Fermi Questions

Department of Education
Some Fermi Questions
Note to teachers: This is NOT a student worksheet but a source of questions and
ideas. Questions vary in their difficulty, so you will need to be selective.
Fermi questions often require students to make reasonable assumptions and estimates
about the situation in order to come up with an approximate answer. Students should
be reminded of the need to be able to explain and justify what they did when coming
up with their solutions. Students’ answers may differ from each other, but if students
have made sensible estimates and assumptions then the different answers should be
“close” to each other. Take advantage of opportunities to discuss students’ different
solution strategies and the effect of assumptions and estimates. You can also invent
your own Fermi questions based on class experiences (e.g., after a trip to the zoo you
might ask students how many fish are consumed by the seals in one year).
1) How many people could you fit
into the classroom? How many
soccer balls?
2) How old are you if you are a
million seconds old? A million
hours old? A million days old?
3) Could you fit $1,000,000 worth
of $1 coins in your classroom?
What about a billion dollars
worth of $1 coins?
4) How much money is spent in
the school canteen each day? In
a week? Over the year?
5) If all the people in Australia
joined hands and stretched
themselves out in a straight
line, how long would it reach?
9) How many grains of rice are in
a 10kg bag?
10) How many pages would be
needed to show a million stars?
11) How many children are needed
to have a mass the same as an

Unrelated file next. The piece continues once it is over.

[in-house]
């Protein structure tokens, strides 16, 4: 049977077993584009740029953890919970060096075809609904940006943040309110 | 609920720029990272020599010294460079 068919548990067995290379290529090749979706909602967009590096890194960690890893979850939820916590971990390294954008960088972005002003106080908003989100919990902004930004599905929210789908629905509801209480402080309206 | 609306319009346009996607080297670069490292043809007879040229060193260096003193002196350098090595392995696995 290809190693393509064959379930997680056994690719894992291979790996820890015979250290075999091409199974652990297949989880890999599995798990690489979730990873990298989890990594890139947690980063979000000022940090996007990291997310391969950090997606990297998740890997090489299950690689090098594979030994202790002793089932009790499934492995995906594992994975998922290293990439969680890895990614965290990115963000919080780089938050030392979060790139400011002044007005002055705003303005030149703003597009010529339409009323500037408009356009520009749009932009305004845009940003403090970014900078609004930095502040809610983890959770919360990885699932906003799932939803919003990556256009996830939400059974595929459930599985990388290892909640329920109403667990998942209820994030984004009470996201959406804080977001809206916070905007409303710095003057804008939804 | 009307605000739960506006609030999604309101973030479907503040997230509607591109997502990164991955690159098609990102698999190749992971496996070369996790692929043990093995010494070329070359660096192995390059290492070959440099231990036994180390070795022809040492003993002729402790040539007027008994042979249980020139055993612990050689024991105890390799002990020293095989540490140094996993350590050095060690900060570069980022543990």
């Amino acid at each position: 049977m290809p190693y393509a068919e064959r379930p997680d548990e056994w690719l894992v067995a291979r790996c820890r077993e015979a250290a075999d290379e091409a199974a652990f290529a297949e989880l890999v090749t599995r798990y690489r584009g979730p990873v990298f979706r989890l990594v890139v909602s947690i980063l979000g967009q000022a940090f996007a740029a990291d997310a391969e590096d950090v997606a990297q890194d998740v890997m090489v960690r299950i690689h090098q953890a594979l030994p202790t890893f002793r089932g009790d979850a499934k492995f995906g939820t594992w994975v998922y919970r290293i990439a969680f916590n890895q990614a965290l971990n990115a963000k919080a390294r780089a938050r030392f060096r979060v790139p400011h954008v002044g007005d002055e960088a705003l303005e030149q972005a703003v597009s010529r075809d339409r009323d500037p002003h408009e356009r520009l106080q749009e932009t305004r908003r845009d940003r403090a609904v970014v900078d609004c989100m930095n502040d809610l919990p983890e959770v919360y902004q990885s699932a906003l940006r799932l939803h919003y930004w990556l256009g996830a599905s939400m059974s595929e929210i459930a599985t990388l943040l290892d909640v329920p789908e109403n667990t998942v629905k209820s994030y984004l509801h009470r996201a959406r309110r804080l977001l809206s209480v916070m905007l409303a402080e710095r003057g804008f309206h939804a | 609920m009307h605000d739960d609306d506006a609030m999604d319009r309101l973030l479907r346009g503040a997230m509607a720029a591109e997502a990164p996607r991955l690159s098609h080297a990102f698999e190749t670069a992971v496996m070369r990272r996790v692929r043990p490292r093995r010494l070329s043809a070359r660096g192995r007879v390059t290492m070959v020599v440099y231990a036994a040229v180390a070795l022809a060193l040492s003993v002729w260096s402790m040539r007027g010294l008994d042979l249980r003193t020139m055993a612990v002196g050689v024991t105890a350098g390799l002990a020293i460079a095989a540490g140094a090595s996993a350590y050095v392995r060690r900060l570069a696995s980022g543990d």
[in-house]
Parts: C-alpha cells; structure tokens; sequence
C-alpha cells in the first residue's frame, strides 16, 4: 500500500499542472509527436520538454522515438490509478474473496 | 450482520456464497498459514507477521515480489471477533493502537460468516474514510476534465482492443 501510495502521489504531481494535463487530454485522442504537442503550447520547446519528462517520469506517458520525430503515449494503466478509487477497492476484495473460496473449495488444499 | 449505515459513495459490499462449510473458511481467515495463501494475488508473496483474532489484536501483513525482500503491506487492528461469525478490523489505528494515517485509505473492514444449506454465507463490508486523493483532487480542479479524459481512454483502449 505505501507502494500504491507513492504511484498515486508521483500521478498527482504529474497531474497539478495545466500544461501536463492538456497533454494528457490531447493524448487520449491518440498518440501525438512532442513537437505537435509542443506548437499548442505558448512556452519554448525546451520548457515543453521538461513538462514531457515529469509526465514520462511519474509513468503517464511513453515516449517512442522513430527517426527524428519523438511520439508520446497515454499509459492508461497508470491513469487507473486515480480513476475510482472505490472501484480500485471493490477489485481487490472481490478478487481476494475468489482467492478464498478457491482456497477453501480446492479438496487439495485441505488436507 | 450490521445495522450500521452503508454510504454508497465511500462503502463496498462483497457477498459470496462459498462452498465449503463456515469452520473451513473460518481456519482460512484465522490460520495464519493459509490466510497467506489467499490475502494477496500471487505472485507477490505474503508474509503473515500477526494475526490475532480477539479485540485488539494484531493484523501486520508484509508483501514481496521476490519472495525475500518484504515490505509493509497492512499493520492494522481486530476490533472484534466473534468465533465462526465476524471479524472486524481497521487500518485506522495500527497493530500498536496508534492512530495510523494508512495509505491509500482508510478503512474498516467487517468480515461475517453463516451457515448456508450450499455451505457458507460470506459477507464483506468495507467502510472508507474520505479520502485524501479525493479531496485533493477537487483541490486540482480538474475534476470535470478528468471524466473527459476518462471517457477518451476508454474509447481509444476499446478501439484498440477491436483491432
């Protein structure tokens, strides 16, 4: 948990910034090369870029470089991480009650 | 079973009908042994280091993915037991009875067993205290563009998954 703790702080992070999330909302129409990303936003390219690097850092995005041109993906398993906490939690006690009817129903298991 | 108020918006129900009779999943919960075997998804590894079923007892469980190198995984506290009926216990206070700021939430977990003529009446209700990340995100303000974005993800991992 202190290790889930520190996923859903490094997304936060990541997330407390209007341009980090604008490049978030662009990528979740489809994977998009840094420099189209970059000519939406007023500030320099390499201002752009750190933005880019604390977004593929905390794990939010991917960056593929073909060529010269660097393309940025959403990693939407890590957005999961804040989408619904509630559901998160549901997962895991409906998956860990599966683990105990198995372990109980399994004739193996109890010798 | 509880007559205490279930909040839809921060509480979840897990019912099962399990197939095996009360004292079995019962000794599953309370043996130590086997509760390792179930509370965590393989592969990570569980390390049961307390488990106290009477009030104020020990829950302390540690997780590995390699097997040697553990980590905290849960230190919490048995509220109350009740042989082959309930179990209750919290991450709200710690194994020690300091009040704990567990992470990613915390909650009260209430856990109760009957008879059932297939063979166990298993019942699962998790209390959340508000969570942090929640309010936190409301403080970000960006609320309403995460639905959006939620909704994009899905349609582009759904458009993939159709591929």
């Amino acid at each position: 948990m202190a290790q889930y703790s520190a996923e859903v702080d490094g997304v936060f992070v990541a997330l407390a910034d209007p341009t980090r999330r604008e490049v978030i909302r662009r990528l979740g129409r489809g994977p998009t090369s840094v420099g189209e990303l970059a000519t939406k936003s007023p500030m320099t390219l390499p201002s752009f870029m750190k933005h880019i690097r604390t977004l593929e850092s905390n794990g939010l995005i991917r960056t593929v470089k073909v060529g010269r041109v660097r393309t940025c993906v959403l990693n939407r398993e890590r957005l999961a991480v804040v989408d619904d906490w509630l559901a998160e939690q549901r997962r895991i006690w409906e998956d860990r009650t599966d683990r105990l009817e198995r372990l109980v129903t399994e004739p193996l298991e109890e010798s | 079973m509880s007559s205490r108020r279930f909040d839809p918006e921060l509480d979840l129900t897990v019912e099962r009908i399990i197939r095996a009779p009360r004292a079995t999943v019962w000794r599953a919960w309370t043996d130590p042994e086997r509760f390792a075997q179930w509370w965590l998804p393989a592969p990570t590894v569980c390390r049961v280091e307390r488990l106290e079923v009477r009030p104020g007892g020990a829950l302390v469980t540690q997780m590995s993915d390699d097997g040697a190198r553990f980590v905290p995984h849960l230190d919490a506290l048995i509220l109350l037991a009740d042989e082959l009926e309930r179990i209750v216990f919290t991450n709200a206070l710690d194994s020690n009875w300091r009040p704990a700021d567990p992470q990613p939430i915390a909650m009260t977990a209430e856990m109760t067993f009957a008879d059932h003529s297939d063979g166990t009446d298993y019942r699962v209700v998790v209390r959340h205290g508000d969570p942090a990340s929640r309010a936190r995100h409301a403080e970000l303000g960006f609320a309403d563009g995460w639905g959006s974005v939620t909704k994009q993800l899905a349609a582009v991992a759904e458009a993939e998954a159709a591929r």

12) How many packets are needed
to measure a single line of
M&Ms to a distance of 100m?
13) How many jelly beans fill a
14) How long would it take to drive
to the moon (if you could!)?
6) How long would it take to
count to a million?
15) What is the total mass in
kilograms of all the students in
your school?
7) If all the people in the world
moved to Victoria, how
crowded would it be?
16) What is the weight of garbage
thrown away by each family
every year?
8) How many cups of water are
there in a bath tub? What about
in an Olympic pool?
17) How many pizzas are eaten by
our class in one year?
Last updated: 27.09.06
© State of Victoria, 2007
Department of Education
18) If you had a stack of $2 coins as
tall as Mt Kosciusko, what
would it be worth? Could you
fit all the coins in your
26) How many bricks are there in
one wall of the classroom? The
whole school?
19) How far could you walk in one
27) How many books are read by
children in our school/class in
one year? About how many
pages is that?
20) How much water does your
household use each week? Can
you answer this without using a
water bill?
28) What distance will a ball point
pen write?
21) How many blades of grass on a
school oval?
22) Spend exactly $1,000,000 using
things for sale in the newspaper
23) How much paper is used at our
school each week?
24) Imagine the earth is at one end
of the school oval and the moon
is at the other end. How far
away is the sun?
29) How many times did the wheel
of the bus turn on the class
30) How big a block of chocolate
could you make using all the
chocolate eaten by the class in a
31) How long would our class have
to save to buy a car?
32) Get students to pose their own
questions …
25) How many beats will your heart
make in a lifetime?
Sharing and discussing strategies is paramount to this work.
Some useful information:
Radius of the earth: about 6,400 km
Distance of the earth from the sun: about 150 million km
Distance of the moon from the earth: about 380,000 km
Population of the world: about 6 billion
Population of Australia: about 20 million
Population of Melbourne: about 3.5 million
Area of Tasmania: about 68000 square km
Area of Victoria: about 228000 square km
Area of Australia: about 7,700,000 sq. km
Height of Mt Kosciusko: 2230m
Last updated: 27.09.06
© State of Victoria, 2007